8 Ways to Celebrate Chinese New Year (even if you’re not in China)

Shop the Mini Satchel in Red

To celebrate the Chinese New Year, we’ve added a dog to our collection of Chinese zodiac embossing stamps. But not just any dog – this stamp is based on Julie’s beloved Boxer, Rupert who shot to stardom in the Google advert.

There has always been a close link between Cambridge and China; perhaps that’s why our brand has been so warmly received in China. As one of our largest markets, we have been keen to respect and learn more about the culture there. We are always fans of a celebration and so were keen to find out more about the Chinese New Year traditions.

Chinese New Year (otherwise known as the Spring Festival in China) is a three week-long celebration marking the start of the new lunar year. The next New Year falls on Friday, 16th February and marks the beginning of the Year of the Dog (the 11th sign in the 12 year Chinese zodiac cycle). We’re all dog-lovers around here, so we’re happy for any excuse to celebrate our favourite animal. Fun fact: those born in the year of the dog (1934, 1946, 1958, 1970, 1982, 1994, 2006, 2018) are known as loyal, sincere, kind, intelligent and independent.

Many of the traditions seem like such excellent ideas that we are adopting them ourselves. Here are 8 of our favourite ways to mark the occasion:

Shop Dexter's Scarf

1. Make a clean start.

A week before the New Year, Chinese people will clean their houses thoroughly. The cleaning represents a wish to bid farewell to the old, and welcome in new good fortune by starting the year afresh. We see it as an excellent excuse for a good organising / de-cluttering session at home. What a good way to say goodbye to January!

2. Decorating the home.

After cleaning, people will decorate the house with red lanterns and other symbolic items to welcome the New Year. We’ll be interpreting this in our own way with some new candles and plants to welcome in the Spring.

3. Buy new clothes.

Anything old, worn-out or broken is considered very bad luck at this time, and the tradition is to buy and wear new items. We’re taking that as the perfect excuse to find a new bag to bring a classic outfit up to date and to add some much needed colour to a rather grey time of year.

4. Wear red.

Along with new clothes, red is the symbolic colour of Chinese New Year, and is believed to bring good luck for the coming year. Add a red bag to get your own share of good luck.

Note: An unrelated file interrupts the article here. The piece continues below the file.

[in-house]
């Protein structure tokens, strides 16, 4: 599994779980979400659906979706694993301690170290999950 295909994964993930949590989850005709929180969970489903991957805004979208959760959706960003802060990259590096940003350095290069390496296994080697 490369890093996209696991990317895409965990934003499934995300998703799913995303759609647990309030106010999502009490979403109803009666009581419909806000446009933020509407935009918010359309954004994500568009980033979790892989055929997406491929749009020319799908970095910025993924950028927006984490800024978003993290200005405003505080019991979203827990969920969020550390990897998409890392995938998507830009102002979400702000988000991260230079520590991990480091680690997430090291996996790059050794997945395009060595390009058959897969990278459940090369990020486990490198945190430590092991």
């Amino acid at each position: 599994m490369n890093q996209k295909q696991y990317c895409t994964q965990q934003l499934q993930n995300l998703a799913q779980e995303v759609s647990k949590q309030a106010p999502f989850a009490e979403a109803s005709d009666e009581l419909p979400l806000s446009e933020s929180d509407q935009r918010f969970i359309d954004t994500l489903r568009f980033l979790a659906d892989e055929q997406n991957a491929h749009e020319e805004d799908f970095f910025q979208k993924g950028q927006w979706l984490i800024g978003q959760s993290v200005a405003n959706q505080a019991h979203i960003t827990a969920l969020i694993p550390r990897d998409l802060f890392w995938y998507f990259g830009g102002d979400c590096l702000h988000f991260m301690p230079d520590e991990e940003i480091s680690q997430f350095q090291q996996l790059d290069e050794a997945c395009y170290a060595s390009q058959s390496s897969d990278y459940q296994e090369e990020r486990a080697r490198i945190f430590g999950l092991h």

5. Lucky envelopes.

In China, people give red envelopes containing money to children, elderly relatives and colleagues. It is believed that the money will keep the recipients healthy and give them a long life. Why not make the tradition your own and send a sweet note to someone inside a red envelope to wish them a happy and healthy 2018? Everyone loves to receive post that isn’t a bill so this seems an especially thoughtful gesture.

6. Enjoy a Chinese feast.

Families celebrate the new year by having a feast together, in much the same way we celebrate Christmas here in England. In northern Chinese culture, dumplings (symbolic of money and abundance) are the luckiest food to eat, whilst in the south fish symbolises wealth and plenty. Head to Chinatown or your favourite Chinese restaurant and indulge in a delicious dim sum feast or just enjoy a family meal together – it’s the shared time that we take from this tradition.

7. Reach new heights.

In China it is traditional to ‘climb high and gaze far’ on New Year’s Day – said to bring good luck in business, study, or financial pursuits. What an excellent excuse to embrace the open air and open your mind to all the opportunities the coming year holds. There is nothing more uplifting than a walk with great views, so grab your wellies and set off.

8. The Lantern festival.

The end of the new year celebrations is marked by a lantern festival; where people will gather to light colourful lanterns to pray for good wishes for the year ahead, watch lion dances, and enjoy ‘lucky’ festival food such as tangyuan (sweet glutinous rice balls). We’ll be joining the celebrations in London’s Chinatown on Sunday 18th February, but there are lots of festivals being held all over the UK.

Let us know if you’re joining us in any of these traditions for Chinese New Year!